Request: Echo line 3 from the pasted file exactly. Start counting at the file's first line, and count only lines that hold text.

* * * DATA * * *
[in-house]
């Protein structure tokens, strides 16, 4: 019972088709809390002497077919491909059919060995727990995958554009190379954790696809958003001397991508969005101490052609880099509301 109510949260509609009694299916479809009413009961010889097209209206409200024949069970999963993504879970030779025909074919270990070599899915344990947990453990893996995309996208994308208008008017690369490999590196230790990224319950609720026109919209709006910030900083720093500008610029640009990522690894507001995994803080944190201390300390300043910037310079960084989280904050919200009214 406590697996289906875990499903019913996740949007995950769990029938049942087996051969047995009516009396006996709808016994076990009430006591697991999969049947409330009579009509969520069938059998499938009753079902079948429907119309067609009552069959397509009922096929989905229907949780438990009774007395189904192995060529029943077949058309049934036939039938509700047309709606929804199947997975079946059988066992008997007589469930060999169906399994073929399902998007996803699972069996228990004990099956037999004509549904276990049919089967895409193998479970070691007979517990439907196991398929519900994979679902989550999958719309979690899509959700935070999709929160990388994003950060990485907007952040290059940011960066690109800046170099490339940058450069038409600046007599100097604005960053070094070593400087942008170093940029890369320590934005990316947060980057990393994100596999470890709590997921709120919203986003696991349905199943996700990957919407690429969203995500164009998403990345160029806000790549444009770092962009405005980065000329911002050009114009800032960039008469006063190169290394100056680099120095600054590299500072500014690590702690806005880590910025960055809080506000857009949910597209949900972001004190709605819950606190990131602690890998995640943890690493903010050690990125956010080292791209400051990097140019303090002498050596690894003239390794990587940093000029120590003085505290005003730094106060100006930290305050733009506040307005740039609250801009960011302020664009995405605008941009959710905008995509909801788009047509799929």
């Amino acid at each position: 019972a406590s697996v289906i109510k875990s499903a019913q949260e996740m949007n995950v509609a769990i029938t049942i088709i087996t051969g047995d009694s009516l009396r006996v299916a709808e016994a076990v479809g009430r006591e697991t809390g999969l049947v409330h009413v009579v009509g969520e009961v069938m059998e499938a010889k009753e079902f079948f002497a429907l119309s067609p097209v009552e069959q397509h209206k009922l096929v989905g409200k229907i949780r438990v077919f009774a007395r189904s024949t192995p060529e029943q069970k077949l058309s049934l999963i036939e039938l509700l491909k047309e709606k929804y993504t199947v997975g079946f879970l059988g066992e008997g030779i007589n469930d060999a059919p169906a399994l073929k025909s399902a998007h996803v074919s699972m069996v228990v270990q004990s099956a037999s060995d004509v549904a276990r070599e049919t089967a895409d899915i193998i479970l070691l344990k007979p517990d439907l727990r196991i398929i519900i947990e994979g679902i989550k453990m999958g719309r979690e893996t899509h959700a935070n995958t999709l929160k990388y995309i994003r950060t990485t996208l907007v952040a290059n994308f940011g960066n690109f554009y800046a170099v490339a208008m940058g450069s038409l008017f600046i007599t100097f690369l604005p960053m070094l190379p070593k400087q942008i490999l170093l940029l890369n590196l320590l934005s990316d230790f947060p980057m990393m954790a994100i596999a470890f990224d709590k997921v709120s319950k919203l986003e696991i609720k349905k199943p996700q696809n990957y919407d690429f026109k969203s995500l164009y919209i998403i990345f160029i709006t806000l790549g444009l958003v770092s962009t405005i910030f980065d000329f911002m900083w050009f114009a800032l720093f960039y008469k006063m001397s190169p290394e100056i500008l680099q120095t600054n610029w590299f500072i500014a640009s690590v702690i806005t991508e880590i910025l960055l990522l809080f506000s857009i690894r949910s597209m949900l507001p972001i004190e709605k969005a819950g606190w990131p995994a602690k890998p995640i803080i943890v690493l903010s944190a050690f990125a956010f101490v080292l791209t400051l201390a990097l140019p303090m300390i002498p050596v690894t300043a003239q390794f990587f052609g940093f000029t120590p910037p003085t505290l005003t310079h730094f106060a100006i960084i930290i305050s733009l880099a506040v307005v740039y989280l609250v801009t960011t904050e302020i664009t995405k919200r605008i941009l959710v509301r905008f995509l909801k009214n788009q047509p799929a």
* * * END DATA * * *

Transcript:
């Amino acid at each position: 019972a406590s697996v289906i109510k875990s499903a019913q949260e996740m949007n995950v509609a769990i029938t049942i088709i087996t051969g047995d009694s009516l009396r006996v299916a709808e016994a076990v479809g009430r006591e697991t809390g999969l049947v409330h009413v009579v009509g969520e009961v069938m059998e499938a010889k009753e079902f079948f002497a429907l119309s067609p097209v009552e069959q397509h209206k009922l096929v989905g409200k229907i949780r438990v077919f009774a007395r189904s024949t192995p060529e029943q069970k077949l058309s049934l999963i036939e039938l509700l491909k047309e709606k929804y993504t199947v997975g079946f879970l059988g066992e008997g030779i007589n469930d060999a059919p169906a399994l073929k025909s399902a998007h996803v074919s699972m069996v228990v270990q004990s099956a037999s060995d004509v549904a276990r070599e049919t089967a895409d899915i193998i479970l070691l344990k007979p517990d439907l727990r196991i398929i519900i947990e994979g679902i989550k453990m999958g719309r979690e893996t899509h959700a935070n995958t999709l929160k990388y995309i994003r950060t990485t996208l907007v952040a290059n994308f940011g960066n690109f554009y800046a170099v490339a208008m940058g450069s038409l008017f600046i007599t100097f690369l604005p960053m070094l190379p070593k400087q942008i490999l170093l940029l890369n590196l320590l934005s990316d230790f947060p980057m990393m954790a994100i596999a470890f990224d709590k997921v709120s319950k919203l986003e696991i609720k349905k199943p996700q696809n990957y919407d690429f026109k969203s995500l164009y919209i998403i990345f160029i709006t806000l790549g444009l958003v770092s962009t405005i910030f980065d000329f911002m900083w050009f114009a800032l720093f960039y008469k006063m001397s190169p290394e100056i500008l680099q120095t600054n610029w590299f500072i500014a640009s690590v702690i806005t991508e880590i910025l960055l990522l809080f506000s857009i690894r949910s597209m949900l507001p972001i004190e709605k969005a819950g606190w990131p995994a602690k890998p995640i803080i943890v690493l903010s944190a050690f990125a956010f101490v080292l791209t400051l201390a990097l140019p303090m300390i002498p050596v690894t300043a003239q390794f990587f052609g940093f000029t120590p910037p003085t505290l005003t310079h730094f106060a100006i960084i930290i305050s733009l880099a506040v307005v740039y989280l609250v801009t960011t904050e302020i664009t995405k919200r605008i941009l959710v509301r905008f995509l909801k009214n788009q047509p799929a």